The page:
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Factors Why Excel Is Not Difficult

Excel is not at all difficult to learn. It would be a myth to call it difficult software to learn. The interface is quite simple and easy to understand. You can relate it to the tables we make on paper and it is used for the same purpose – make tables on the computer. Thus, excel came into existence.

Discrete data is efficiently stored in excel. Discrete data is nothing but data such as a list of individual names, email addresses, values, a number of items, and other similar data.

If you are using it for the first time, try making simple tables, such as timetables and schedules. Learn to do some basic formatting such as making headers bold and border the tables. Later once you get the gist of what excel can do, you can move ahead to explore its other features and be proficient in excel.

Excel is a great skill you can learn to get employed as a professional. It is widely used in industries such as engineering, management, and accountancy.

Excel has a great number of potential features for the learners. You will be amazed once you start exploring the various things you can do in excel.

You can also make graphs and charts of your numerical data. It helps you make visualization and presentation efficiently and easily.

As stated above, there are several resources available that can make you proficient in excel. You can find an ample number of articles and videos that teach excel. You can easily learn the basics of excel without wasting much of your time searching and scrolling on the internet.

You can also take on dedicated Excel courses from Boti, which takes you from the very beginning and covers the Excel concepts systematically. This will help you save your precious time and money.

Other reasons why Excel is not difficult to learn include the following:

  • You don’t need to learn specific codes to run it. All formulas are translated into your language, so “sum” will always be “sum” in Excel, so you usually know what formula is about right away.
  • For every day, non-professional use, you can use it just as any calculator. Add + here, * there and you have your equation ready. It even puts values from given cells when you click them.
  • Most functions have a short manual (what are they for) that pops-up when you hold your cursor over them. That makes it easy to use even if you see them for the first time.
  • The same goes for functions and charts. If you’re not sure which one you should use, you can go through a set of helpful windows that will ask you step by step what you want to achieve.
  • Excel has one of the most complete data organization and analysis systems for the common consumer. As such, it works for most business applications too. Using the power of your computer, Excel can easily handle thousands of data formulas and/or computations rather seamlessly. If you have multiple sheets that are interlinked, the formulas and data organization are unrivaled.

Whether you’re a total newbie to Excel or have begun a basic class in Excel, here are a few things you should know how to do in Excel:

  • Carrying Out Basic Math Functions

If you have Excel installed on your PC, then you can stop reaching out for a calculator. Excel can handle all sorts of math functions for you! All you need to do is enter a few simple formulas.

Here are the basic Excel formulas you need to know:

Addition: Type “=SUM” in a blank cell where you want the total sum to appear, click on the SUM function that appears, hold down the Ctrl key, and click on all the cells you want to add together, and then hit “Enter.”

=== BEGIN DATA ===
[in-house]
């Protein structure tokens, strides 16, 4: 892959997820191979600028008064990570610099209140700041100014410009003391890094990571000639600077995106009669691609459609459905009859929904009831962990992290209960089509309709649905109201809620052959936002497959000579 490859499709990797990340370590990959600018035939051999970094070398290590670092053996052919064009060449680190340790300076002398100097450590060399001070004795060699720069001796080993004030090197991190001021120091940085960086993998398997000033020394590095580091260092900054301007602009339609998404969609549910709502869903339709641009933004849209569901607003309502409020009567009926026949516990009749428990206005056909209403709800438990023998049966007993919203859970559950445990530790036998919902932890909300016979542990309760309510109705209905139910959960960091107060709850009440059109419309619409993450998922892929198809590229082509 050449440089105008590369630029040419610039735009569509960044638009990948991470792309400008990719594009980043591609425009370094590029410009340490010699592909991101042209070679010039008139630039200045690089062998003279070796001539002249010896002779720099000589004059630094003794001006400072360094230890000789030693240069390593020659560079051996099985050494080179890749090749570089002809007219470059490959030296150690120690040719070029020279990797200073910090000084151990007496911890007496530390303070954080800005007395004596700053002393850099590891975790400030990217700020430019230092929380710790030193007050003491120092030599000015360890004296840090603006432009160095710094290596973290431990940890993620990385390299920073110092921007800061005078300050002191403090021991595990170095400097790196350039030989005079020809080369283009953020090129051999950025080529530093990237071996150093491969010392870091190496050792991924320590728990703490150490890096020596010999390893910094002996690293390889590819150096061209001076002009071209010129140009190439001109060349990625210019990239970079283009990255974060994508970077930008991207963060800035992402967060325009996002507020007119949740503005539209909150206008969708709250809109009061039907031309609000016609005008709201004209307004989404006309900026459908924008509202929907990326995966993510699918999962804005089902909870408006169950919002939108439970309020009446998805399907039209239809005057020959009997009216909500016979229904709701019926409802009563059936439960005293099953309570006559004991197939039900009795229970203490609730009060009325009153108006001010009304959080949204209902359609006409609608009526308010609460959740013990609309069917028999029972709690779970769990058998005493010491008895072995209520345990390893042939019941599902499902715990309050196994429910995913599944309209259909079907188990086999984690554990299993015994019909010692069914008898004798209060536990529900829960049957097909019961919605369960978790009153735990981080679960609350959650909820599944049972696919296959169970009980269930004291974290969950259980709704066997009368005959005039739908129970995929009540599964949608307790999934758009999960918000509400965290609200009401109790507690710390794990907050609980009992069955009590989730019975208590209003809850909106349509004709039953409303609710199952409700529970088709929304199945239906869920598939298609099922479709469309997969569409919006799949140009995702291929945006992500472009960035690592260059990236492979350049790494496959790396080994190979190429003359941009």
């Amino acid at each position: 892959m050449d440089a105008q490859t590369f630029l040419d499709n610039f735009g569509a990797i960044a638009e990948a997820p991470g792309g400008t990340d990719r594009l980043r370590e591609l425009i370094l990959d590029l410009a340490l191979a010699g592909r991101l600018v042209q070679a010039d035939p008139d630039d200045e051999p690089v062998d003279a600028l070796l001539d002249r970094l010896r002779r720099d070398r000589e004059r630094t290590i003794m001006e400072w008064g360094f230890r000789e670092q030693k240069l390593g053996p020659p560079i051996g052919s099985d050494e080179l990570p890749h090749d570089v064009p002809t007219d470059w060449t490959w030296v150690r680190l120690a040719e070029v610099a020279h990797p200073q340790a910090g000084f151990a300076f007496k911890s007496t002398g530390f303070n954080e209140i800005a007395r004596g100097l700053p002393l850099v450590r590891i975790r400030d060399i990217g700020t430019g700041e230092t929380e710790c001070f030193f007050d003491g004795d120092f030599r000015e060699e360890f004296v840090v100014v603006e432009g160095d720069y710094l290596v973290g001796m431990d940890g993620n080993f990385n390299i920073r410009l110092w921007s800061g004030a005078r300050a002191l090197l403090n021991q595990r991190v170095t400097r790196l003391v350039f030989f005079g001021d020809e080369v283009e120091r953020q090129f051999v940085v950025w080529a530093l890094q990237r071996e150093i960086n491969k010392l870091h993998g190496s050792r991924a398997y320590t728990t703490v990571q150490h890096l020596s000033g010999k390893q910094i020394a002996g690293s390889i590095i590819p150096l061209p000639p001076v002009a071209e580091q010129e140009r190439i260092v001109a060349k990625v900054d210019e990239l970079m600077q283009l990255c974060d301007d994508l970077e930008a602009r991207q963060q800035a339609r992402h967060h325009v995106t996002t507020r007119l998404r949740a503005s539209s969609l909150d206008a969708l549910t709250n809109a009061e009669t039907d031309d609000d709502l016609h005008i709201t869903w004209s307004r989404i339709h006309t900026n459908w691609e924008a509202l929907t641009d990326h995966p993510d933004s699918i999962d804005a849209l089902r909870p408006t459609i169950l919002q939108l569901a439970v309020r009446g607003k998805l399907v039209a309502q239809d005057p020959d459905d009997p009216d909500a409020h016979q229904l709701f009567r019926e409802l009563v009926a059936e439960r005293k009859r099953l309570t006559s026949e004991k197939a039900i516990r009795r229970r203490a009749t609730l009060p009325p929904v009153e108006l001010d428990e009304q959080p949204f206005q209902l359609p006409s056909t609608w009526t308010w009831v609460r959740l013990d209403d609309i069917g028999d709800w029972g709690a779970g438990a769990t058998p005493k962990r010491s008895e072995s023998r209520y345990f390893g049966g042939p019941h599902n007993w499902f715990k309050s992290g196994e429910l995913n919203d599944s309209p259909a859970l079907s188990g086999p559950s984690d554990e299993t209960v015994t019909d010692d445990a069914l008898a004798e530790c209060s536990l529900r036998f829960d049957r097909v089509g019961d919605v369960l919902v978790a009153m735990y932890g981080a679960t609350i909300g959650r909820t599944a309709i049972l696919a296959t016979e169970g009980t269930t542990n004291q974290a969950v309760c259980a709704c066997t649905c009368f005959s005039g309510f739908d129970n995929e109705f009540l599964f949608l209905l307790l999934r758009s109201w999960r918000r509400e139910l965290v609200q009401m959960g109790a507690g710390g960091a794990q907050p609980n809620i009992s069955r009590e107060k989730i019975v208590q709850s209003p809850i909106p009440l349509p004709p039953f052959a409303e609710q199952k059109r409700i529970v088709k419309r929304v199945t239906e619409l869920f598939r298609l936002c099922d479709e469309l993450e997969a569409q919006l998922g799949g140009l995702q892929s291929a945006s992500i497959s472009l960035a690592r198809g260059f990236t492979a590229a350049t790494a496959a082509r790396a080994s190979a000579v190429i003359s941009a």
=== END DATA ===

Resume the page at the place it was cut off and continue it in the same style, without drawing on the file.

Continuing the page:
Subtraction: Type “=” in a blank cell where you want the difference to appear, click the cell you want to subtract from, type “-”, click the cell you want to subtract, and then hit enter.

Multiplication: Type “=” in a blank cell where you want the total to appear, click the cell for a number you want to multiply, type “*”, click the cell for the other number you want to multiply, and then hit enter.

Division: Type “=” in a blank cell where you want the remainder to appear, click the cell for the number you want to divide, type “/”, click the cell for the number you want to divide by, and then hit enter.

Give the formulas above a try for yourself and you’ll quickly see that they aren’t complicated at all.

Note: You can easily drag the same mathematical formula across a row or column. After entering the formula or function into one cell, click on the cell where the total appeared, click the little box that appears in the lower right-hand corner, and drag it across the rest of the row or column where you need that formula to be applied.

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Is Microsoft Excel easy to learn?

Now you know the answer is yes as long as you’re ready to learn, start from the basics, and devote your time. Although Excel is complicated, it is yet very easy to learn. Get started today by mastering Excel today by undertaking our Excel courses.

Whether you are looking to learn the basics, intermediate, or more advanced Excel functions, there is a course for you. Contact us today and you’ll be on the path to becoming a total Excel whiz in no time!

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Luis Gillman
Luis Gillman

Hi, I Am Luis Gillman CA (SA), ACMA
I am a Chartered Accountant (SA) and CIMA (SA) and author of Due Diligence: A strategic and Financial Approach.

The book was published by Lexis Nexis on 2001. In 2010, I wrote the second edition. Much of this website is derived from these two books.

In addition I have published an article entitled the Link Between Due Diligence and Valautions.

Disclaimer: Whilst every effort has been made to ensure that the information published on this website is accurate, the author and owners of this website take no responsibility  for any loss or damage suffered as a result of relience upon the information contained therein.  Furthermore the bulk of the information is derived from information in 2018 and use therefore is at your on risk. In addition you should consult professional advice if required.